UC housing more popular than ever
With new housing options offering student support and specialized groupings, more Bearcats are opting to live at UC
Living on the University of Cincinnati campus has never been more popular — and with a brand-new residence hall and special learning-living communities, emerging housing options are giving students even more reasons to call UC home.
"We’re seeing demand grow all around," says Carl Dieso, director of housing. With overall enrollment and first-year class size poised to set records, it makes sense that around 6,800 have opted to live on campus this year — an increase of more than five percent over last year. But that rise isn’t just attributed to sheer population growth — 83 percent of freshmen will be residing in UC housing, a new university record.
More upperclass students are renewing their housing contracts, too. In order to keep up with demand, UC for the eighth year has expanded capacity in nearby properties through a block-lease program, with spaces available at University Park Apartments, University Edge, U Square, 101 East Corry, The Verge Cincinnati and CP Cincy.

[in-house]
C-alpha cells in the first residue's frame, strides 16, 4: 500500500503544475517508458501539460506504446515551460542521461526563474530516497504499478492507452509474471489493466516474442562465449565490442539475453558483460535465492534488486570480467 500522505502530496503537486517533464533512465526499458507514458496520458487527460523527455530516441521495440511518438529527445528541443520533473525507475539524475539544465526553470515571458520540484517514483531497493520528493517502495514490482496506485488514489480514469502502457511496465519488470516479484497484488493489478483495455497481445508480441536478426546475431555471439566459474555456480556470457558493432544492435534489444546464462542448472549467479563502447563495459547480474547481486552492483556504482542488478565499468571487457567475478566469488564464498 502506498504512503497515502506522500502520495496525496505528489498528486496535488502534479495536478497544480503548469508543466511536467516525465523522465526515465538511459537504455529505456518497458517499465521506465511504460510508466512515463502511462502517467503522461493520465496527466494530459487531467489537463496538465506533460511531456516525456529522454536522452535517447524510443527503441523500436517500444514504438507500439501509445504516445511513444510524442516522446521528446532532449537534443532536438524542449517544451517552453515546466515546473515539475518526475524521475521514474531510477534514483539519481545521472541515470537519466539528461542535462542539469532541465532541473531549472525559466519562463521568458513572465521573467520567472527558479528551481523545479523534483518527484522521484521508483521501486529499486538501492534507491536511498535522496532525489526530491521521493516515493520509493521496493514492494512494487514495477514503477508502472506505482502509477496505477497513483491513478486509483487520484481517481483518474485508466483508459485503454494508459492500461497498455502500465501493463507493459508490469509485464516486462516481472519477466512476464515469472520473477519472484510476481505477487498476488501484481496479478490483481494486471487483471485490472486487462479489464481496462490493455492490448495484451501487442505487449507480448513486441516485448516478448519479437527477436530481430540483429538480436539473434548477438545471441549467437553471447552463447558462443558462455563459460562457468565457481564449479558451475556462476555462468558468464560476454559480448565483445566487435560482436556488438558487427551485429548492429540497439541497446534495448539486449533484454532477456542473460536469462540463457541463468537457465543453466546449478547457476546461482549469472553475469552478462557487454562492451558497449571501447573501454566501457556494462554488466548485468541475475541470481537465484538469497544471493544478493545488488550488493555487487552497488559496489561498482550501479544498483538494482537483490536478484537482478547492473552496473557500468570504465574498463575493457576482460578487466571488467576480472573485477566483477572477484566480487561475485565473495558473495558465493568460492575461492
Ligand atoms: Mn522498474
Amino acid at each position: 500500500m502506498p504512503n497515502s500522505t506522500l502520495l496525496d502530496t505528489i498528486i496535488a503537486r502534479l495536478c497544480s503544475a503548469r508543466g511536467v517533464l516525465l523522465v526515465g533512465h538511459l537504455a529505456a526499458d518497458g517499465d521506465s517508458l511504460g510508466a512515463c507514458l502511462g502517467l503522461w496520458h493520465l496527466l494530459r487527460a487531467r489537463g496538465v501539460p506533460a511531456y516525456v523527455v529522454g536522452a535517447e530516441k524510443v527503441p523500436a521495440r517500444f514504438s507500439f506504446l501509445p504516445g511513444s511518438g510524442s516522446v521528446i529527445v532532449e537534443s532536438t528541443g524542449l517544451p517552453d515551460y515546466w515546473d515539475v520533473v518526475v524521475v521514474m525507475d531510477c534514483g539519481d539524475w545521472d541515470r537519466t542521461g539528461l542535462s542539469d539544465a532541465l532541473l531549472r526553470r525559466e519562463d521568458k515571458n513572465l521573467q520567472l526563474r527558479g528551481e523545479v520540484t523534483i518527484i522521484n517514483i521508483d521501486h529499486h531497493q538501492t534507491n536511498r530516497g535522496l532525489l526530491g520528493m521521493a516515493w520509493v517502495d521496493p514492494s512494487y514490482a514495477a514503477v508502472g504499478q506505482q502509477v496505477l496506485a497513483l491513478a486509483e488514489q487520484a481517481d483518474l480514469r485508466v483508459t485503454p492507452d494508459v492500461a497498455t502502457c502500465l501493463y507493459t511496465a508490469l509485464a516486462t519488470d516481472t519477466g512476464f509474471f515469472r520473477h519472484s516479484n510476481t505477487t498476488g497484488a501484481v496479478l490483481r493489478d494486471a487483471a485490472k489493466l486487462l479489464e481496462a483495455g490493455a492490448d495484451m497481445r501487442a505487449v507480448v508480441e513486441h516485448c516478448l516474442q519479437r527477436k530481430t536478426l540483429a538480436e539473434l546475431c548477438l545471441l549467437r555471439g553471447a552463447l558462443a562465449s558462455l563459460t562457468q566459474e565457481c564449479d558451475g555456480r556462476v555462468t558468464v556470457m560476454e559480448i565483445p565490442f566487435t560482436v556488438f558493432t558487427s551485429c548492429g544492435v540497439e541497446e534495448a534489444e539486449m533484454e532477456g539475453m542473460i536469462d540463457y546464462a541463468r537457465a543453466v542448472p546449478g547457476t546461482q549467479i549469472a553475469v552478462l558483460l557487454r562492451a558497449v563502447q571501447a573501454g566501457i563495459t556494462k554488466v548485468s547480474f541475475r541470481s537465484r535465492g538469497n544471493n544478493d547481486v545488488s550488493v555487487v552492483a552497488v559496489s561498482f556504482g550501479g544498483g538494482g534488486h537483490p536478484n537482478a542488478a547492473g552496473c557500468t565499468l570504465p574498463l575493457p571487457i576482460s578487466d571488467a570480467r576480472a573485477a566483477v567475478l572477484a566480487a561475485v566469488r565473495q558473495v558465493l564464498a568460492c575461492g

Dieso attributes the trend to UC’s modern facilities, convenient and affordable packages and new offerings like specialized learning-living communities. "There’s just a lot of good stuff happening, and I think folks are aware of that and they want to be part of it."
New this year, UC has formalized its learning-living community (LLC) program, in which first-year students with a particular major or interest opt to be grouped together with similar students in designated housing and in the classroom. Different from theme housing that UC has offered in the past, LLCs offer an academic component and intentionality. Before, theme housing would group students from one major together on a certain floor, sometimes without their knowledge. With LLCs, students apply to live and take classes together and share access to special programming in their residence, such as study groups and academic advising.
"Studies have shown that students who had been in a learning-living program their first year had higher levels of academic self-confidence, were more likely to mentor others and remained committed to civic engagement at the university," says Aleia White, assistant director of academic initiatives for Resident Education and Development.